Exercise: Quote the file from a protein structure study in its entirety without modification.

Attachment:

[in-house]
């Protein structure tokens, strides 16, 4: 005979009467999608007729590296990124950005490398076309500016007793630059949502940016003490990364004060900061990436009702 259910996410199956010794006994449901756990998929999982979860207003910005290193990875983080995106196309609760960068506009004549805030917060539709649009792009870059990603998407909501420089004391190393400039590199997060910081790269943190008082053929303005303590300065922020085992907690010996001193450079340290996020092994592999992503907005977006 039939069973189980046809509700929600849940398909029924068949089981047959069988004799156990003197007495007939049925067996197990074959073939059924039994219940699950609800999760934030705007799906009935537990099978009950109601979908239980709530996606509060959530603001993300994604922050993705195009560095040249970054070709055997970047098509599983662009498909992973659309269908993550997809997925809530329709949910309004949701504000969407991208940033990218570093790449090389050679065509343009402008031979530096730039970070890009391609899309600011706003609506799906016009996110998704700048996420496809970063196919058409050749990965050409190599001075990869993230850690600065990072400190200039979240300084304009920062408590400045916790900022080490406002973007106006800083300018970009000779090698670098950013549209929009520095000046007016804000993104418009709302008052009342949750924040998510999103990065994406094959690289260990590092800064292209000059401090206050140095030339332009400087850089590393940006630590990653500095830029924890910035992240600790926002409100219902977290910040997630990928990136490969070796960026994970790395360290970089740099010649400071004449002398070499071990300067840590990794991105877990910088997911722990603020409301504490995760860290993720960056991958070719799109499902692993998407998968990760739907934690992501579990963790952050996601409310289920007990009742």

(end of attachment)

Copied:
[in-house]
């Protein structure tokens, strides 16, 4: 005979009467999608007729590296990124950005490398076309500016007793630059949502940016003490990364004060900061990436009702 259910996410199956010794006994449901756990998929999982979860207003910005290193990875983080995106196309609760960068506009004549805030917060539709649009792009870059990603998407909501420089004391190393400039590199997060910081790269943190008082053929303005303590300065922020085992907690010996001193450079340290996020092994592999992503907005977006 039939069973189980046809509700929600849940398909029924068949089981047959069988004799156990003197007495007939049925067996197990074959073939059924039994219940699950609800999760934030705007799906009935537990099978009950109601979908239980709530996606509060959530603001993300994604922050993705195009560095040249970054070709055997970047098509599983662009498909992973659309269908993550997809997925809530329709949910309004949701504000969407991208940033990218570093790449090389050679065509343009402008031979530096730039970070890009391609899309600011706003609506799906016009996110998704700048996420496809970063196919058409050749990965050409190599001075990869993230850690600065990072400190200039979240300084304009920062408590400045916790900022080490406002973007106006800083300018970009000779090698670098950013549209929009520095000046007016804000993104418009709302008052009342949750924040998510999103990065994406094959690289260990590092800064292209000059401090206050140095030339332009400087850089590393940006630590990653500095830029924890910035992240600790926002409100219902977290910040997630990928990136490969070796960026994970790395360290970089740099010649400071004449002398070499071990300067840590990794991105877990910088997911722990603020409301504490995760860290993720960056991958070719799109499902692993998407998968990760739907934690992501579990963790952050996601409310289920007990009742």